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HomeBusinessBig deficits, bigger debt and bigger government: the B.C. NDP way

Big deficits, bigger debt and bigger government: the B.C. NDP way


Bob Mackin

Budget documents presented this week demonstrate a strong increase in the size and spending of the BC NDP government.

NDP finance minister Selina Robinson on Feb. 22, 2022 (BC Gov)

Premier John Horgan government’s own projections forecast a 93% increase in government debt by the end of the 2025 fiscal year since it assumed power in 2018. And by this time next year, the public service will have added 10,000 full-time equivalent jobs, an expansion of nearly 25%.

Finance Minister Selina Robinson’s three-year economic blueprint forecasts more than $13.3 billion in deficits by the end of 2025 when B.C.’s debt is expected to reach $125.77 billion.

One of the reasons the BC NDP is spending more is because it is hiring more, to expand the size of government.

In 2017-18, the government employed 32,865 full-time equivalents at ministries, special offices and service delivery agencies. Over the next 12 months, the government will have boosted that number to an estimated total 42,508.

A statement from the Ministry of Finance omitted numbers and costs, but offered year-by-year categories in which employment increased. The 2020 budget was the only year that FTEs remained static.

“Broadly, these staffing increases have been in priority areas like child care, wildfire response, COVID-19 response, mental health services, CleanBC implementation, and reconciliation with Indigenous peoples,” said the statement.

Since coming to power, the BC NDP opened the first Ministry of Mental Health and Addictions, which has steadily grown in budget, but not, its critics say, in effectiveness. It’s getting more than $3 million extra to spend on crafting policy and research, for $24.6 million in 2022-23. Services are actually delivered via the Ministry of Health, which is growing 6.5% to $25.45 billion.

Horgan created the new B.C. Infrastructure Benefits Crown corporation in 2018 to prioritize union hiring for major infrastructure projects, like the Pattullo Bridge and Broadway subway. BCIB is expected to triple annual spending to $244.4 million in 2022-23 and increase further to $318.4 million a year later.

Premier John Horgan (BC Gov)

New in this year’s budget is a $3.2 million secretariat to implement recommendations from the United Nations Declaration on the Rights of Indigenous Peoples.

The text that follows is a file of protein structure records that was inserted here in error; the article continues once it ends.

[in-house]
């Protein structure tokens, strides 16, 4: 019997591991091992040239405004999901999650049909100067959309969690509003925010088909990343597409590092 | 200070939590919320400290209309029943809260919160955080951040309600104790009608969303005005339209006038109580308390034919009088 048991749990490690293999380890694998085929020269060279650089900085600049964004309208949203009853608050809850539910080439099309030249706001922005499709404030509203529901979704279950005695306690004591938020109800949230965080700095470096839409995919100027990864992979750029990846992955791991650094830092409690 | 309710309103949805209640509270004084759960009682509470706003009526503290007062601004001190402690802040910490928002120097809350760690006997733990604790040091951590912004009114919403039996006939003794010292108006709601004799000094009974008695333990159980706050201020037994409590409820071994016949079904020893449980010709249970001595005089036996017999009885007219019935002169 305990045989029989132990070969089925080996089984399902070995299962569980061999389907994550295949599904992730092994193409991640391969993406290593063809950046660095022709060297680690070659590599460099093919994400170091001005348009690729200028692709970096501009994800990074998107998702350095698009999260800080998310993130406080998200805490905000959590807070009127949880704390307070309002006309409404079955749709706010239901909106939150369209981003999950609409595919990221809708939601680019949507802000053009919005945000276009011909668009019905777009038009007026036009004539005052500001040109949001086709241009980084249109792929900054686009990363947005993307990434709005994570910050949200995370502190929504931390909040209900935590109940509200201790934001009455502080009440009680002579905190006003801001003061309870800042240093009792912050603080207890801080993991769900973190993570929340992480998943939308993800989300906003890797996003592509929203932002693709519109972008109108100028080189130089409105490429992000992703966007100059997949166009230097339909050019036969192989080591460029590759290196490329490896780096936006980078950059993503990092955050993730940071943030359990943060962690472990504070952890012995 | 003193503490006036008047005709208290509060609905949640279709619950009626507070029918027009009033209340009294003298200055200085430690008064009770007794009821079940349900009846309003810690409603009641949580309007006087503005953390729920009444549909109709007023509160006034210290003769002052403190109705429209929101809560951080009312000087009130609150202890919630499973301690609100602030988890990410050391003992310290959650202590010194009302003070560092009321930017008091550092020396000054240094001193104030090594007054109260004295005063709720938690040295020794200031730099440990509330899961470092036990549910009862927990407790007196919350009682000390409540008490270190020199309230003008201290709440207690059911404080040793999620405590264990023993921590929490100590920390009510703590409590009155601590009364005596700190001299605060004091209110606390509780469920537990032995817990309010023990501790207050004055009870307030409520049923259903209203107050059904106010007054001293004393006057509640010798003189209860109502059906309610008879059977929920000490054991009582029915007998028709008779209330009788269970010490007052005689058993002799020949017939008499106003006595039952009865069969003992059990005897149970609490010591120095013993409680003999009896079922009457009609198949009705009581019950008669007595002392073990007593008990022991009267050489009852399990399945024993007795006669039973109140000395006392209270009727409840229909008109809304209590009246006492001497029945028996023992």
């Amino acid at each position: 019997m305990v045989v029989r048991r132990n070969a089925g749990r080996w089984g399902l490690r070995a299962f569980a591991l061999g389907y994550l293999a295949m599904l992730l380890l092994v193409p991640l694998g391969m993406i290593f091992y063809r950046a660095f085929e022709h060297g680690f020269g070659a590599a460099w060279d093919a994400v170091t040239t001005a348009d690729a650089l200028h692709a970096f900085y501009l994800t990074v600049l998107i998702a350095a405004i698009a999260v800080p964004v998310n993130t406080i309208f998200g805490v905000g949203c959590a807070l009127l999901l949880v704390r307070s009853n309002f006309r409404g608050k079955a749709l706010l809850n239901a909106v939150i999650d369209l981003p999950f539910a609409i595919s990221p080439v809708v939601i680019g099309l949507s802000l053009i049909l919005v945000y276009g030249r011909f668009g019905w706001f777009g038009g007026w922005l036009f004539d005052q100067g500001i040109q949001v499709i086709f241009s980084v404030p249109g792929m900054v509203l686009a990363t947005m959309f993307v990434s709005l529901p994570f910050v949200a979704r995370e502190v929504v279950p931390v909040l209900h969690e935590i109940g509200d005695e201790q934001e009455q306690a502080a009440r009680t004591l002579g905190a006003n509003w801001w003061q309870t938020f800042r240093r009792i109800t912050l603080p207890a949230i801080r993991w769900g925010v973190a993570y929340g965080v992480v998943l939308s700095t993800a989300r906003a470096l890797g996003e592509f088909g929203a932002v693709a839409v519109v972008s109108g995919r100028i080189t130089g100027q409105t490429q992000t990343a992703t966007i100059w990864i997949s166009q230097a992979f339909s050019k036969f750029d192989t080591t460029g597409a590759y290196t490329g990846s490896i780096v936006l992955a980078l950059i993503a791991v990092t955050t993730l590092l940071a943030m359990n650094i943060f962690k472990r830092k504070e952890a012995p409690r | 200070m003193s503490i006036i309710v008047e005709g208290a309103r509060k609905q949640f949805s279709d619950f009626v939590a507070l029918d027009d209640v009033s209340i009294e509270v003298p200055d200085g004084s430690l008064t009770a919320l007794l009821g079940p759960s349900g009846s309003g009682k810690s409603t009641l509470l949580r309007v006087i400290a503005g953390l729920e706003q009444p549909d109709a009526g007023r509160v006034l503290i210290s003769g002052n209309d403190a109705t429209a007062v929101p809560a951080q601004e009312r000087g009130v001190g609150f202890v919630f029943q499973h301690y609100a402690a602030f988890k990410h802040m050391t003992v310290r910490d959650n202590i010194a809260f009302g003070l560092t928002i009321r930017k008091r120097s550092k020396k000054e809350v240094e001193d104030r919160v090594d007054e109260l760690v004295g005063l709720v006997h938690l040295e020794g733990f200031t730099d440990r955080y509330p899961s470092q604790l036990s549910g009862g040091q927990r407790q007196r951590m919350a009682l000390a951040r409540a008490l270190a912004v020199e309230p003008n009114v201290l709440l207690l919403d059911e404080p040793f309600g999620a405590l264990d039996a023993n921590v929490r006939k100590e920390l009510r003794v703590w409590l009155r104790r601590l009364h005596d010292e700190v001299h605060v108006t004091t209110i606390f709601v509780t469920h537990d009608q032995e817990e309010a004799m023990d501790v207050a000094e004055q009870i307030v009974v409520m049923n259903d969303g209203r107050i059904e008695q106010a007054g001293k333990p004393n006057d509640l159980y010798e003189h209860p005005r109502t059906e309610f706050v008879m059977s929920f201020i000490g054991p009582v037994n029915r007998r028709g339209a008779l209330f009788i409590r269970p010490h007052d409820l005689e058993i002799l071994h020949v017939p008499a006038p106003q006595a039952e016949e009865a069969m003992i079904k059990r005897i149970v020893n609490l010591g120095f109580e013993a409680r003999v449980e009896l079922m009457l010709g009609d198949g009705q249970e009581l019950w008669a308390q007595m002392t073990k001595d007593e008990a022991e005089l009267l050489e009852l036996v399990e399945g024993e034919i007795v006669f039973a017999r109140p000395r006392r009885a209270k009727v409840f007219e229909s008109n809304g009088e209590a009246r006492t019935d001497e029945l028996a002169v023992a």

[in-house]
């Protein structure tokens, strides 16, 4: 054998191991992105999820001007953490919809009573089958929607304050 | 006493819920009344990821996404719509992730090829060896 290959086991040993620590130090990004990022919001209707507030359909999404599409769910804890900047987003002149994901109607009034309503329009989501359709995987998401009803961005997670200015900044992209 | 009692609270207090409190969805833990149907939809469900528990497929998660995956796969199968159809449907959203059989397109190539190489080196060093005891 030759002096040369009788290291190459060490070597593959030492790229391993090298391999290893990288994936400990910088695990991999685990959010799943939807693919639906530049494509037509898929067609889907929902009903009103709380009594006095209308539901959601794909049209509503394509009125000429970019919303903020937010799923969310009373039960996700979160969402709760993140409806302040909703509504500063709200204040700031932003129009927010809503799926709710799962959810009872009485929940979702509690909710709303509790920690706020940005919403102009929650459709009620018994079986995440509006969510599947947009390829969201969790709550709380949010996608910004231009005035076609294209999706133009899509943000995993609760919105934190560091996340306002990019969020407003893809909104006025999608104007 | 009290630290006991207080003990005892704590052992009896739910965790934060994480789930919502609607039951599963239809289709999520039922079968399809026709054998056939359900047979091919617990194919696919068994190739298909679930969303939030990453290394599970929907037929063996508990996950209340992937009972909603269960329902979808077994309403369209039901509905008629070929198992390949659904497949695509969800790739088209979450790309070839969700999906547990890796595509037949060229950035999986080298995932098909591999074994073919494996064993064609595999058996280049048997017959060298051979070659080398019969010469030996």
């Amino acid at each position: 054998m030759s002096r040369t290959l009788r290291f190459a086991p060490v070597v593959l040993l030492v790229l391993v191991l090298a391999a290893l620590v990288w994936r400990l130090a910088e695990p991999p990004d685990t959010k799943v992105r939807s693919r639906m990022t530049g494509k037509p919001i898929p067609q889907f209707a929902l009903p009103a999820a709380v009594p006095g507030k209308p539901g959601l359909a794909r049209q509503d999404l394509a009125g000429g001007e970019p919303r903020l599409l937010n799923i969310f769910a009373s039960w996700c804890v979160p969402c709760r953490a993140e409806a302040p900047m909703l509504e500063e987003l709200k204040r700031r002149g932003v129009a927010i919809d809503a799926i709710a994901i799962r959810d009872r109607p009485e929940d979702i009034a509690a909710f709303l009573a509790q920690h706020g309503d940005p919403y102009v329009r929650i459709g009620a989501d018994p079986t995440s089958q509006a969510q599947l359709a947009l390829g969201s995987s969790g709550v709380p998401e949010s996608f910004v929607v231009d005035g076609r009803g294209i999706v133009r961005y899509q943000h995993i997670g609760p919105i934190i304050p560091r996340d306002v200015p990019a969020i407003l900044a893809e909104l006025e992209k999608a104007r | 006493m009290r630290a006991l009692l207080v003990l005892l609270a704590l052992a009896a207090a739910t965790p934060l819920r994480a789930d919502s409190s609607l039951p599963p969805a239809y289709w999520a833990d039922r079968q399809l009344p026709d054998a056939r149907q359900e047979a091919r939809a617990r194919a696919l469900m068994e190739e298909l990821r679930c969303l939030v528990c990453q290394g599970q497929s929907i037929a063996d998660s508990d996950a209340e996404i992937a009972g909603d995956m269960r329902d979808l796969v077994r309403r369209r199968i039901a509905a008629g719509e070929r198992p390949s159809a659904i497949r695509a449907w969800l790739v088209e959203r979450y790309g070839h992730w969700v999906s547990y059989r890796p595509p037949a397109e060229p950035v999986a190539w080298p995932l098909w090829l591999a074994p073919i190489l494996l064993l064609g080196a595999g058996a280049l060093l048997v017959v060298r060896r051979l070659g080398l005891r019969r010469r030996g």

The Ministry of Forests, Land, Resource Operations and Rural Development is split in two, with Forests going one way with a $832.5 million budget and the rest becoming Land, Water and Resource Stewardship at $92 million this year. (Plus, the awkward acronym, Land WARS).

Last August, the BC NDP announced it would hire back 4,000 cleaners and food service workers at hospitals. The jobs were privatized 20 years ago under the BC Liberals.

Sooner than later, there will also be more MLAs. As many as six could be added after the next election, for a total 93 under amendments to the Electoral Boundaries Commission Act.

Even before that happens, the Legislative Assembly receives another $6 million budget boost to $92 million for 2022-23. That’s $10 million more than in 2017-18.

The government is also doing away with the 10% salary penalty for ministers who exceed annual budgets.

The end of the holdback provision, which effectively amounts to a pay increase for cabinet, “sent the wrong message,” Robinson said Feb. 23 in Question Period. “What it says is that it prioritizes austerity and cuts over investment, even in an emergency. It forces government to balance books on the backs of British Columbians.”

Despite the spending scandal that led to Clerk Craig James being charged and tried for fraud and breach of trust, Horgan did not deliver on BC NDP house leader Mike Farnworth’s 2019 promise to add the seat of government to B.C.’s freedom of information law. That move would have given citizens a full spending picture, rather than the periodic reports that the Legislative Assembly Management Committee deem suitable for public consumption.

Horgan voted the Office of the Premier a $3.3 million annual hike last year, to $14.68 million per year. When she was asked on budget day in April 2021, Robinson hinted that Horgan would use some of the new funds for post-pandemic travel around the province. Until he won a majority in the October 2020 snap election, Horgan had to stay close to the legislature for fear that the minority government might fall.

“We’re attempting to make sure that he has access to British Columbians,” Robinson said last year.

By comparison, in the last budget under Christy Clark’s BC Liberals, the premier’s office was allotted $9 million. Back then, Horgan was a harsh critic of Clark’s spending on a staff videographer and charter flights to travel the province. So much so, that the BC NDP turned the “Air Christy” scandal into an animated campaign ad.

Horgan has a bigger trip on the horizon. Last year, Horgan told several B.C.-based diplomats that his first post-pandemic trade mission would be to European Union nations.

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